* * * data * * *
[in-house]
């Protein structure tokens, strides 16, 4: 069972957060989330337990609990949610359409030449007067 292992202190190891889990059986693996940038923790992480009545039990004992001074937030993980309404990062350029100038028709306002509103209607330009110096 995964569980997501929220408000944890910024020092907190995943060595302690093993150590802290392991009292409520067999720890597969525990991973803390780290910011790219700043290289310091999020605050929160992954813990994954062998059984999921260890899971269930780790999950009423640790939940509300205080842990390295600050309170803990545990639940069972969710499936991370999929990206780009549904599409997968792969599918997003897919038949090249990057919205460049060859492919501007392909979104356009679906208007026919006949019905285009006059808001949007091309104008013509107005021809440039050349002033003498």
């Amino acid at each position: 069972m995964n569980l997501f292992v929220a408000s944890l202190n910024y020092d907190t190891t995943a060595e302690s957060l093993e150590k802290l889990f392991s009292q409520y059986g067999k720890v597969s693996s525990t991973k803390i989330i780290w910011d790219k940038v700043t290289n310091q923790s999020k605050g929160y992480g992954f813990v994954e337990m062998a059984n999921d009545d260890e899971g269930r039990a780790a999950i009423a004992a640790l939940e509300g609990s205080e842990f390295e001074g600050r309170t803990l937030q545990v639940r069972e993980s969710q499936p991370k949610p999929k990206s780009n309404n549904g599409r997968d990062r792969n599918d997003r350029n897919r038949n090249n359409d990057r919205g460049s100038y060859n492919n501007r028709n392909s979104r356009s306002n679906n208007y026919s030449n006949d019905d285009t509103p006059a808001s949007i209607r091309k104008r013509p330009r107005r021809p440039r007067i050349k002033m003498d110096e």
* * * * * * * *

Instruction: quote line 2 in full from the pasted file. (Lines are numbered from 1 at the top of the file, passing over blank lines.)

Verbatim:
């Protein structure tokens, strides 16, 4: 069972957060989330337990609990949610359409030449007067 292992202190190891889990059986693996940038923790992480009545039990004992001074937030993980309404990062350029100038028709306002509103209607330009110096 995964569980997501929220408000944890910024020092907190995943060595302690093993150590802290392991009292409520067999720890597969525990991973803390780290910011790219700043290289310091999020605050929160992954813990994954062998059984999921260890899971269930780790999950009423640790939940509300205080842990390295600050309170803990545990639940069972969710499936991370999929990206780009549904599409997968792969599918997003897919038949090249990057919205460049060859492919501007392909979104356009679906208007026919006949019905285009006059808001949007091309104008013509107005021809440039050349002033003498």